Peanut and I went to see the doctor, with me telling him that, since I’m not feeling sick anymore, I probably had some germs in my tummy, not a baby in my uterus. Because sick from germs goes away and sick from babies usually doesn’t. He’s known those are the two options. I didn’t want to tell him, because it’s way too early and things could go wrong, but it’s really hard for a little guy to see his mom barfing five and six times a day and not get some reasonable explanation. So he knows the choices are germs or baby. He’s always been sure it’s a baby.

So the doc tried for a doppler heartbeat. Nothing. Then she pulled out the ultrasound (which made for really premature discussion about where she would put it and why boys have one hole for pee but girls have one hole for pee and one for babies) and said she didn’t know what I was worried about, but there was a really healthy heartbeat and a baby growing exactly as it should (no slowing down, which would have decreased the hormones and explained the lack of sickness but meant it was probably not viable).

Peanut said, immediately after the doc left, that he didn’t like her or her office or her toys. And he doesn’t want a baby. So sweet and classic and predictable and understandable. I only said, “I understand. Do you want to tell me more about that?” He said that Madeline, his stuffed monkey didn’t like the doctor or the office or the toys or babies, either. Fair enough.

Then after Spouse came home Peanut stopped mid-bite at dinner to announce the baby’s presence to Daddy and ran to get his picture of the baby and told Daddy that he would be a really nice brother because he could give the baby a rattle if it was crying or pat it on the head. And do we know the baby’s name and if he thinks of a really nice name he will call the baby that name and how about his friend’s name and how will I get the baby out (when it’s ready I’ll push really hard; thank goodness that was enough info) and maybe if the baby wants some tortellini he will share his. I’m sure he’ll go back and forth a lot, but this steady patter of positive was even more sweet (and less predictable) than the anti-OB tirade, and was the first time I was pretty sure how I felt about the whole daunting and terrifying and overwhelming prospect of next year.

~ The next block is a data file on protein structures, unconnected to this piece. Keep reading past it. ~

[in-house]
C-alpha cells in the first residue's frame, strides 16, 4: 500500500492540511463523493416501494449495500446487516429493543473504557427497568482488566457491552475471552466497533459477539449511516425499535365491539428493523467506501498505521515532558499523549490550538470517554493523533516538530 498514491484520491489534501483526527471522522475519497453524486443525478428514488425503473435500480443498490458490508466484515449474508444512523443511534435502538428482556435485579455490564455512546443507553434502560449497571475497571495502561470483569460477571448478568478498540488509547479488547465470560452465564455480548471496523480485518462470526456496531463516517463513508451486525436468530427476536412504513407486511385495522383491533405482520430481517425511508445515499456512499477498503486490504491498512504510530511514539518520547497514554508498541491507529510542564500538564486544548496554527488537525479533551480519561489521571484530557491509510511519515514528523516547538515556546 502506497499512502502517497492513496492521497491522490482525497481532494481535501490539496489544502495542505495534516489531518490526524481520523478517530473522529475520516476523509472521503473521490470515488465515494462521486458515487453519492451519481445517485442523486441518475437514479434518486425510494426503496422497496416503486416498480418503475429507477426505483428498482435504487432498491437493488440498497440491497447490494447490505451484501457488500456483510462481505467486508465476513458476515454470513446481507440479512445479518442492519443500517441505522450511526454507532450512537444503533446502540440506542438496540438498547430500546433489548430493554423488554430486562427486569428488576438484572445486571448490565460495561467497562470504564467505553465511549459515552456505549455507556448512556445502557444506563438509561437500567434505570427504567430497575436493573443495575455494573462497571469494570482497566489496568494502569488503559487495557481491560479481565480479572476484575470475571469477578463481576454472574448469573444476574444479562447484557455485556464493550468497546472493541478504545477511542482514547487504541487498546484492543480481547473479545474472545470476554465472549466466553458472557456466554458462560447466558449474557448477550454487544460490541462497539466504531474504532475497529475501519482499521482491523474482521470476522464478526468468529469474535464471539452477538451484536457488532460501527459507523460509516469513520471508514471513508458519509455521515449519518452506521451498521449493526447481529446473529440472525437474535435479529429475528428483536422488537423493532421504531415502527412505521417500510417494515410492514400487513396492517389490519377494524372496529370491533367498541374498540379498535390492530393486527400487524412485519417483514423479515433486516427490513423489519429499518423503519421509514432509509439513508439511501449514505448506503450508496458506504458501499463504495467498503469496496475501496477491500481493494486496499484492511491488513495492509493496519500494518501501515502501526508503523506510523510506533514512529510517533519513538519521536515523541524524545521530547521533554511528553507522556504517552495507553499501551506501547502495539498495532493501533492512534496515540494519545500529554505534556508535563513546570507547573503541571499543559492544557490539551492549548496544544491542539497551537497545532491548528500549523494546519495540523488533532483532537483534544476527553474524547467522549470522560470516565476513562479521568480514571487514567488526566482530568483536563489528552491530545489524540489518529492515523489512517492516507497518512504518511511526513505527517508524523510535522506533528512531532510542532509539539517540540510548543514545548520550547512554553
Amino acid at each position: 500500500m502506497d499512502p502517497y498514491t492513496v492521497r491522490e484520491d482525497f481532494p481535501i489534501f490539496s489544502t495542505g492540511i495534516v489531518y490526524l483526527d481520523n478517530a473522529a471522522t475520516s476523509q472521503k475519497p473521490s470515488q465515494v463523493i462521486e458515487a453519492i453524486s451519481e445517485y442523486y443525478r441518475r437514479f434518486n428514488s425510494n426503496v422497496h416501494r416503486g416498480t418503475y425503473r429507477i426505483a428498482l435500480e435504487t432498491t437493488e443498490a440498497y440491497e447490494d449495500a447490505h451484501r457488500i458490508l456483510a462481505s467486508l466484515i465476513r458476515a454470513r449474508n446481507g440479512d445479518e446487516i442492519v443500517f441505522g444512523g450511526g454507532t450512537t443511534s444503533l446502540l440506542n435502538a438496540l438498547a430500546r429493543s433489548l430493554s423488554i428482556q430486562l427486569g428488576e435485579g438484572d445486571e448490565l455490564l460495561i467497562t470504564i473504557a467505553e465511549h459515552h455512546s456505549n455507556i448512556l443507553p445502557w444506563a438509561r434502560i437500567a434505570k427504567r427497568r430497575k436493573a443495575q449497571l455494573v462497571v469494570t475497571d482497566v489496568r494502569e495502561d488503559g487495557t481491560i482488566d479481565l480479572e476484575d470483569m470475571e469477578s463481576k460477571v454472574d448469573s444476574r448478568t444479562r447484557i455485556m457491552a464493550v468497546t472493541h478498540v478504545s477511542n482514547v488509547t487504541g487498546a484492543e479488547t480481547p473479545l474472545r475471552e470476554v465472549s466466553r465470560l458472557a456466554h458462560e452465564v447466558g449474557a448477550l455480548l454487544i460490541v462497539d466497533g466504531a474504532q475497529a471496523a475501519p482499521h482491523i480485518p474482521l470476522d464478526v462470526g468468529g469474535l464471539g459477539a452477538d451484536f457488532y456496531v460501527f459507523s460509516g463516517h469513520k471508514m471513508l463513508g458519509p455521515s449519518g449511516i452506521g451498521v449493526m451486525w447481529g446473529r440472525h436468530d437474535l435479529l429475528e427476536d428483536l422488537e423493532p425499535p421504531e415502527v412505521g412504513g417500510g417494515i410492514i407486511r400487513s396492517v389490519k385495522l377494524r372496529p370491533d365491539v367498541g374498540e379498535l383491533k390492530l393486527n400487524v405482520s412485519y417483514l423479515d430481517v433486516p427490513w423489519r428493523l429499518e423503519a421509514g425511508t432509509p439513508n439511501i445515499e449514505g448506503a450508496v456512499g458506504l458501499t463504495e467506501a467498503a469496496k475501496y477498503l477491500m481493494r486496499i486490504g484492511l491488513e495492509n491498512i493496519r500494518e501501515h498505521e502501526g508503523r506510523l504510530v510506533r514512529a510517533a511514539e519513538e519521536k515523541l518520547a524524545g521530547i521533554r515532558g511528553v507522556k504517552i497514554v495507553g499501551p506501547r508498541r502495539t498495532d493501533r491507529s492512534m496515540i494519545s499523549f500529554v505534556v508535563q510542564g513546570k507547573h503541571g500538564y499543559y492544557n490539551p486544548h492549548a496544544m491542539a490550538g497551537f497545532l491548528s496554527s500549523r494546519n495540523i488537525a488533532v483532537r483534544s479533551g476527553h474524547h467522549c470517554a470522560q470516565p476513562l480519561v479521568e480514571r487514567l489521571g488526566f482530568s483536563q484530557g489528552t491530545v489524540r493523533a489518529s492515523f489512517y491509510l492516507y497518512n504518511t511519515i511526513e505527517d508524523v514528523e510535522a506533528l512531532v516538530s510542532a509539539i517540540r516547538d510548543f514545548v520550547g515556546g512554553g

And he says it’s a girl. He was right about his cousins’ genders and about his friend’s brother. So we’ll see. Ink said the same thing, though, and she’s right about everything, may the Universe help us.

*If, like me, you searched “morning sickness disappeared 9 weeks,” and found very little online about whether it means the baby stoped growing, why then I’m telling you it’s possible to feel much better early, though most first trimester symptoms disappear around week 12, like 9000% better around week 9 with no problems whatsoever. Have your midwife or doctor check.